Writer's Spotlight: Joachim Heijndermans

Process Notes:

The rabies virus isn't good or evil: It just is. And it needs others to survive, spreading from creature to creature wherever it can. As kids, we tend to label certain predators as 'bad' even though they just exist outside the confines of morality. The same applies to a zombie plague—even one given the voice of someone dressed in an Armani suit with a glass of wine in hand, serenading its victims. From our point of view, it is hatred incarnate. But this plague does what it needs to do in order to live and holds no malice. It also has no plans outside of spreading...No evil scheme. No plot. No throne it wishes to sit on. It just is, and it happens to spread annihilation by being.

Why do you write horror?

I don't really choose to sit down and write horror. Horror just tends to seep into the stories I write: Whether it's the western where the gunslinger is really an eldritch creature or the Christmas story where the sounds downstairs are not from the thing you'd expect, it tends to bleed into the ideas I work on. It just seems to happen. Perhaps it's my own fears of violent confrontations and creatures outside of our understanding (like Santa) that manifest their way in there. Regardless, I still try to alleviate the terror by adding a cute robot in here and there... That is, until the robot figures out what the knife can do.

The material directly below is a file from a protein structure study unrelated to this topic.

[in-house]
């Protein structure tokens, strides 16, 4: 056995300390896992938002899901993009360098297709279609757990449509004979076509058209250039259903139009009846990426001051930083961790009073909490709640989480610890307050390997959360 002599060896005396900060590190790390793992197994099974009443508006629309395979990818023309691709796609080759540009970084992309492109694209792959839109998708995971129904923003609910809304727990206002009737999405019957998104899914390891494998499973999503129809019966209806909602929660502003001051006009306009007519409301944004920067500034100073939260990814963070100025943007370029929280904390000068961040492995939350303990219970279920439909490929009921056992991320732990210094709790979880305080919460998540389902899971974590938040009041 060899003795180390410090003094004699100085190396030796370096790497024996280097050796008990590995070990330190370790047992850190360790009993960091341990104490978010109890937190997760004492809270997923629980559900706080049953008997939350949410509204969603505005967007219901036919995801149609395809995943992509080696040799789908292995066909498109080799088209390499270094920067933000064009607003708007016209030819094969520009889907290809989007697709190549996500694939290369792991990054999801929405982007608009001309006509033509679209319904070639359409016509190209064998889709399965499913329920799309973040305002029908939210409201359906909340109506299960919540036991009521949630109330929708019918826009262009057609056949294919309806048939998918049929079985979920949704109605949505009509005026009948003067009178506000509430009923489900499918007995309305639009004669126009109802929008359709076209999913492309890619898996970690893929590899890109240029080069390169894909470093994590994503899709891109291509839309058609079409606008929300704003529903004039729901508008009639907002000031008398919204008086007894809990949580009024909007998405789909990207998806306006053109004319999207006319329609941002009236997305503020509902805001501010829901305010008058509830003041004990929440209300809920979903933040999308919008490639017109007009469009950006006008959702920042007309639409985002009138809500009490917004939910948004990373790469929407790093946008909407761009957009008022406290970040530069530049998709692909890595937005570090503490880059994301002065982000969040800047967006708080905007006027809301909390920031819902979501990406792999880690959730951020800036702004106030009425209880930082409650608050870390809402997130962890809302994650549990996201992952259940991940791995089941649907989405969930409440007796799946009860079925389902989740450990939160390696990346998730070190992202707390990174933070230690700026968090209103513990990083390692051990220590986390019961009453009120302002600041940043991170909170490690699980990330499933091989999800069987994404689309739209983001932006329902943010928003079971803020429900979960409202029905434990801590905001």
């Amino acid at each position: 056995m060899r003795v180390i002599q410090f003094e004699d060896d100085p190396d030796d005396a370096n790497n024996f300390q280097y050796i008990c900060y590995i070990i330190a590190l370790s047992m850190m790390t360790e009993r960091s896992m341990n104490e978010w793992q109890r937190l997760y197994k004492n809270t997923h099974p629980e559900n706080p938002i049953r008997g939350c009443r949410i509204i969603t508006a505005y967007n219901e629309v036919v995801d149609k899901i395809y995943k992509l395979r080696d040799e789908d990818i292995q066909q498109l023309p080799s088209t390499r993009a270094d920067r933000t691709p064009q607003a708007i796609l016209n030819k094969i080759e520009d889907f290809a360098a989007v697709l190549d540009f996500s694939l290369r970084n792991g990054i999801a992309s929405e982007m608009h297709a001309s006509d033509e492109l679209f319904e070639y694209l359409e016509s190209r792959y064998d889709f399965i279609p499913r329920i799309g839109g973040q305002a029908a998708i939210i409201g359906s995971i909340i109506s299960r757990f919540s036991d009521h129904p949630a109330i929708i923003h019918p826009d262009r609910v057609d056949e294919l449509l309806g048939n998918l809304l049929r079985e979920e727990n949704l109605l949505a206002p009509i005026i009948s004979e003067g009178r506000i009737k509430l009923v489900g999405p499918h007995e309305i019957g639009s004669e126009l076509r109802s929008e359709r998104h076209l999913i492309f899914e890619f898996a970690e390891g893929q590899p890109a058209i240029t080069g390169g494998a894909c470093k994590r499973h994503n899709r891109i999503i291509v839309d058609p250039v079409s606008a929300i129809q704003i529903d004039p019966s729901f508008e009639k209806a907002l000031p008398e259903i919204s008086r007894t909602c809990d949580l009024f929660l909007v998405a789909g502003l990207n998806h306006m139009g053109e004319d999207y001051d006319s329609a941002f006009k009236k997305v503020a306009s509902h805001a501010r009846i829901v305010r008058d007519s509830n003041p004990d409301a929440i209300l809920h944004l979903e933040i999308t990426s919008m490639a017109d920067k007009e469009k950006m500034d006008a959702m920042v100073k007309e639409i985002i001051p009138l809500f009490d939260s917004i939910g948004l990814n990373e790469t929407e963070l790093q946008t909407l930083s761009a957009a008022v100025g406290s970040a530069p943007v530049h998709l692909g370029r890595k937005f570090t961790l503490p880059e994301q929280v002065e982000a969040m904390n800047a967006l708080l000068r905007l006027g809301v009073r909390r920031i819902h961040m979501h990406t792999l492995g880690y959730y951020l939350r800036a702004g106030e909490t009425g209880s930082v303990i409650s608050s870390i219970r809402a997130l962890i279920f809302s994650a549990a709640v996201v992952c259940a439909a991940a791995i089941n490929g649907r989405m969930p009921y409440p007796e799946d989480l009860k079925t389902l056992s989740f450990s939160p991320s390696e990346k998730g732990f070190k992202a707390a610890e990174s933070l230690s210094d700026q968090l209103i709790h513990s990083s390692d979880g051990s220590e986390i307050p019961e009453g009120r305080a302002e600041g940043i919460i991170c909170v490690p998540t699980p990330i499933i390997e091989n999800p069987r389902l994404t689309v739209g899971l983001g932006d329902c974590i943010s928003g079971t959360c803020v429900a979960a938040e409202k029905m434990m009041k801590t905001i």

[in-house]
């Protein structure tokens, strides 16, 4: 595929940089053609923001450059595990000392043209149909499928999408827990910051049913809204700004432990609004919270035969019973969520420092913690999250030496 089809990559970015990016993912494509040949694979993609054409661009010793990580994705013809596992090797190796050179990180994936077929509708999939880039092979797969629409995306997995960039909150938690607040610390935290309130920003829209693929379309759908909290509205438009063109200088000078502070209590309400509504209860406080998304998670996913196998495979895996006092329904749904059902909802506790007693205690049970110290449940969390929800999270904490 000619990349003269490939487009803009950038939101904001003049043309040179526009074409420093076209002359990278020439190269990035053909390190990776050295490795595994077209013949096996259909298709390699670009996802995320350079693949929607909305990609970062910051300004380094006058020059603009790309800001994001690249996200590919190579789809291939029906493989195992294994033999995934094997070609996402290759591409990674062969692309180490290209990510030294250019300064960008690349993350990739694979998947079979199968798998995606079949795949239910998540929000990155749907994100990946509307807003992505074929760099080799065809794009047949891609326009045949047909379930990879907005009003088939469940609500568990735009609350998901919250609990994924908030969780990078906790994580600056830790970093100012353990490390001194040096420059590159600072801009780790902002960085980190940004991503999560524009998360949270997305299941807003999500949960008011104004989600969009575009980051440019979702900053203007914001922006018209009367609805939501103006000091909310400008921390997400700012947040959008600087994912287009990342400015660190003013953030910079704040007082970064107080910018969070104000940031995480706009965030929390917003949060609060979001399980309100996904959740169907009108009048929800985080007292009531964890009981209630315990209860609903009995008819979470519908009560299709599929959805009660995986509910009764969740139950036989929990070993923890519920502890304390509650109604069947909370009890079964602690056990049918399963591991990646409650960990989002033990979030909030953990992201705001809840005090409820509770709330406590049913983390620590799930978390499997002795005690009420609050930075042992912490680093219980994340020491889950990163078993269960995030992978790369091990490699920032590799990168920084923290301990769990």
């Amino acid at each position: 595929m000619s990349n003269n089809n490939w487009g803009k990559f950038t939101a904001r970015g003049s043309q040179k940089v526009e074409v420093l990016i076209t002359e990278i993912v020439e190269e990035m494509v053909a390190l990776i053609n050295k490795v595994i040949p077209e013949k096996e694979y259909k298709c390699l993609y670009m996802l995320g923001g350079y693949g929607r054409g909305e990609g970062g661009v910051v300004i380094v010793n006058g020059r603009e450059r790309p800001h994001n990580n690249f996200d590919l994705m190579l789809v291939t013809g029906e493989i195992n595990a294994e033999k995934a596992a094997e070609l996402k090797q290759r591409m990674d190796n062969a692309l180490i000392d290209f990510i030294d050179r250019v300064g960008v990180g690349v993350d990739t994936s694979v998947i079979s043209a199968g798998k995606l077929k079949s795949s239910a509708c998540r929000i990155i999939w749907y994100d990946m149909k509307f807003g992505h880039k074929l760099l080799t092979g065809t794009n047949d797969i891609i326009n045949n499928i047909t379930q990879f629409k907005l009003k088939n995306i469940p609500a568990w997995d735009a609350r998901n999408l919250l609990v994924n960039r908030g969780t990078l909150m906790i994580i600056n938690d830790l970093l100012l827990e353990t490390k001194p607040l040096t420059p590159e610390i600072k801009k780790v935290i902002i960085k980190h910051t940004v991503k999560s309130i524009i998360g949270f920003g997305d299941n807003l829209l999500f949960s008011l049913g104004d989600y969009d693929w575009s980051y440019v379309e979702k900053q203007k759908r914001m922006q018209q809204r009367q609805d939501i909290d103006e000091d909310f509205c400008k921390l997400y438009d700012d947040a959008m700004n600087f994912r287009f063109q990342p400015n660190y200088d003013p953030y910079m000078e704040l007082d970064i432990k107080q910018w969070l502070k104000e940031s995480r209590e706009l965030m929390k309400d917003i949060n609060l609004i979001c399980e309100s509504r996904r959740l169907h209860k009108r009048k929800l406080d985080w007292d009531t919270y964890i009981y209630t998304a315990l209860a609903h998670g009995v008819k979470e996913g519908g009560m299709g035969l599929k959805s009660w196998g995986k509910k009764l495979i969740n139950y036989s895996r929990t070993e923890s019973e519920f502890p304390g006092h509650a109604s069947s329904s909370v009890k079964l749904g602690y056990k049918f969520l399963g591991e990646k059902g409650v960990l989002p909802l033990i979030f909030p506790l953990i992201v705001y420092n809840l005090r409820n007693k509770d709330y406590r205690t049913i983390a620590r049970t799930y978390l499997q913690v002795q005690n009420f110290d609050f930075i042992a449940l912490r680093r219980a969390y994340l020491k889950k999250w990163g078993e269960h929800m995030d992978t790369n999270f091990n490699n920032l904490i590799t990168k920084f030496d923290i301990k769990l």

JOACHIM HEIJNDERMANS writes, draws, and paints nearly every waking hour. Originally from the Netherlands, he’s been all over the world, boring people by spouting random trivia. His work has been featured in a number of anthologies and publications such as Mad Scientist Journal, Ahoy Comics, Metaphorosis, The Gallery of Curiosities, and Planet Scumm, and he’s currently in the midst of completing his first children’s book. His short story "All Through the House" was adapted for the Netflix animated anthology, Love, Death and Robots. You can check out his other work at www.joachimheijndermans.com , or follow him on Twitter: @jheijndermans.